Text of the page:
|The Bloodhound Surface-to-air Missile System in the RAF|
Updated: 9 Dec 12
What it was
Bloodhound Mk1 was a point-defence surface-to-air missile system used to protect the V-bomber bases at home and overseas and was usually installed nearby. It had a range of 40 miles (64km), but its pulsed radar could be jammed and was vulnerable to ground 'clutter', thus degrading low-level capability.
Deployment of the Bloodhound Mkl began in 1958 following a ten-year fielding process begun by the Bristol Aeroplane Co and Ferranti Ltd. The short-comings of the Mk1 were quickly tackled, resulting in Bloodhound 2 joining the RAF in 1964.
Why we needed it
During the 1950's the threat to the UK was no longer from low flying aircraft but high flying jet bombers armed with nuclear bombs. In order to counter this threat a new system of defence was developed. Initially the proposal was for a new weapon designed to fit the mountings at the old anti aircraft gun sites but with the need to destroy incoming missiles before they crossed the coast and provide a constant deterrent against surprise attack these plans were quickly changed with a proposal to build a number of large missile sites along the east coast organised in 'fire units', each consisting of sixteen missiles further divided into two flights of eight missiles. This fielding plan was modified to a larger number of sites spread over a wider geographic area with two units at each site. RAF Dunholme Lodge was one of the ten operational sites selected, with an additional trial site at RAF North Coates. Each of these sites was equipped with the Bloodhound Mk 1 missile.
How and when it was fielded
The Bloodhound MkI entered service in December 1958 and the last MkII missile squadron stood down in July 1991.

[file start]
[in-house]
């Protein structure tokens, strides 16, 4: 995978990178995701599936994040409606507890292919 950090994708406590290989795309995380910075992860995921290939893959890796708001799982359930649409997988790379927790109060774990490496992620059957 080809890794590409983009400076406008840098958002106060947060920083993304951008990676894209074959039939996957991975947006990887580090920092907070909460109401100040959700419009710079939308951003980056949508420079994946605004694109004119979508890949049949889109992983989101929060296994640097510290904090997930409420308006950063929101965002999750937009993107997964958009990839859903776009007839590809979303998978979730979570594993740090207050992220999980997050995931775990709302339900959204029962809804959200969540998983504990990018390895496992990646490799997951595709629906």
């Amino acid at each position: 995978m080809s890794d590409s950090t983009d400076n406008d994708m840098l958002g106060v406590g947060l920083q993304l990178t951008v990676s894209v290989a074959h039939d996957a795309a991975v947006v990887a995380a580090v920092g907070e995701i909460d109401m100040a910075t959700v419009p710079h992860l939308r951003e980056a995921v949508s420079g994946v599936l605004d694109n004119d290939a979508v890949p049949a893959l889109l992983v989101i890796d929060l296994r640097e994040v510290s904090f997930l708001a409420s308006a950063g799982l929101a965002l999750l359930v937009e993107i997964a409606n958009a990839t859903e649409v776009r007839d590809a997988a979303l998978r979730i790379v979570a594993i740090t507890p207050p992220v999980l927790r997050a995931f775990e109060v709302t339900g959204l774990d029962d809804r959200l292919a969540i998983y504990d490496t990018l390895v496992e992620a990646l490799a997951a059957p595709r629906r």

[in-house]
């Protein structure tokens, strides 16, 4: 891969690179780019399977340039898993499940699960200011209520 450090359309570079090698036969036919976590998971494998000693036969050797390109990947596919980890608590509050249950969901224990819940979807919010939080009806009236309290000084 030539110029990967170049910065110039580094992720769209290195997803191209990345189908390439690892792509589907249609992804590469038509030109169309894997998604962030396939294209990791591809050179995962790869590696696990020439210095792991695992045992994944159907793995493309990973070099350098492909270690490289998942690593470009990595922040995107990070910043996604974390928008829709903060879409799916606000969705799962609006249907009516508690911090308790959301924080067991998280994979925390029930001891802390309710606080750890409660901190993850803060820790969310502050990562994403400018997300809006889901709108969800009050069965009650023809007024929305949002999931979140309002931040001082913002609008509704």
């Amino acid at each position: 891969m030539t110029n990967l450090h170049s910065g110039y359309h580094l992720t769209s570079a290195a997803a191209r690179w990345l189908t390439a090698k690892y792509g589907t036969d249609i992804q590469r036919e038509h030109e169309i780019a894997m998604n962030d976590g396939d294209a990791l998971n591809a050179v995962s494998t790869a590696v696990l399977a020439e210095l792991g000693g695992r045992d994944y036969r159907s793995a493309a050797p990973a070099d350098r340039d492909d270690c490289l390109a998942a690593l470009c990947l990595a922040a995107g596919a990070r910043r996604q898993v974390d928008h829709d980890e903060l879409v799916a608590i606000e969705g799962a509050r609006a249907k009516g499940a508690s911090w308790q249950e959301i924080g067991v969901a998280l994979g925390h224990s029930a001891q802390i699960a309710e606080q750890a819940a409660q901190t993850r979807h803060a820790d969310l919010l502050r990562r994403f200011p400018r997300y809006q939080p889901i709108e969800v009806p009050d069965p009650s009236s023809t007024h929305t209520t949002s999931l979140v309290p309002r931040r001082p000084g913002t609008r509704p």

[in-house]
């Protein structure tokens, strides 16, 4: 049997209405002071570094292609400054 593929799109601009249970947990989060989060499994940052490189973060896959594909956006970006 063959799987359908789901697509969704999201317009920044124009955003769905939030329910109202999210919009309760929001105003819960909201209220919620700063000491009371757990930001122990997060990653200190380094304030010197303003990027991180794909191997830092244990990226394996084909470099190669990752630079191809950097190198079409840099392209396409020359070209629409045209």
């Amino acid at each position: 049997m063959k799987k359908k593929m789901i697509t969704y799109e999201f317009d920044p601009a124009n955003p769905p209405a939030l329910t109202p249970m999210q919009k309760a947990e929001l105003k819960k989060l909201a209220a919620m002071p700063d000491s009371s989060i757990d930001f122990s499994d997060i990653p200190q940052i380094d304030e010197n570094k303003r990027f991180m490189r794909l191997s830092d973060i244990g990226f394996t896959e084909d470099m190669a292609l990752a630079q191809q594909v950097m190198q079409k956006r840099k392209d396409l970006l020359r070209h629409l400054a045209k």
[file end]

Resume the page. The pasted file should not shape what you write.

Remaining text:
After the Royal Navy assumed the strategic nuclear deterrent role in 1970 all Bloodhound within the UK were withdrawn and either stored or transferred to RAF Germany, where 25 Sqn had been moved for airfield defence. However, the growing low-level air threat led to a screen rather than point defence being required. 85 Sqn reformed at West Raynham in 1975, followed by a B Flt detachment at North Coates in Mar 1976. 25 Sqn moved from Germany to the UK from 1981 to 1983 to thicken the line following the deployment in Germany of Rapier, with its A Flight deployed to RAF Barkston Heath. When the 25 Sqn numberplate passed to the new F3 air defence squadron on 1 Oct 89 its bases chopped to an enlarged 85 Sqn - Barkston became D Flt of 85 Sqn.
How command and control worked
Bloodhound was part of an overall air defence system. Warning of an incoming raid would be relayed from one of the early warning radars to a tactical control centre. Four TCC's were built at RAF Lindholme, RAF North Coates, RAF North Luffenham and RAF Watton in Norfolk.
Bloodhound Mark One
Lincolnshire was home to the RAF's Bloodhound MkI SAM 'centre of excellence', at RAF North Coates.
148 Wing, North Coates -
112 Sqn, RAF Woodhall Spa :: 1965 - 1967.
141 Squadron, RAF Dunholme Lodge
222 Sqn, RAF Woodhall Spa :: May 1960 – Jul 1964
264 Sqn North Coates :: Jul 1958- ? (site of first BH deployment with 24 launcher pads)
RAF Donna Nook served as a secondary launch location.
Bloodhound Mark Two
The Mk II was operated with two different radar: Type 87 AEI Blue Anchor radar and the Type 86 Ferranti Indigo Corkscrew radar
25 Sqn (see Sqn page for deployments)
222 Sqn ::
264 Sqn ::
85 Sqn :: 25 Sqn A Flt became 85 Sqn D Flt on 1 Oct 89.
why we got rid of it
where you can find out more
RAF Lincolnshire's Missiles
Lincolnshire Thor Stations:
Lincolnshire Thor Sqns:
Lincolnshire Bloodhound Stations:
Lincolnshire Bloodhound Squadrons:
About the Bloodhound system
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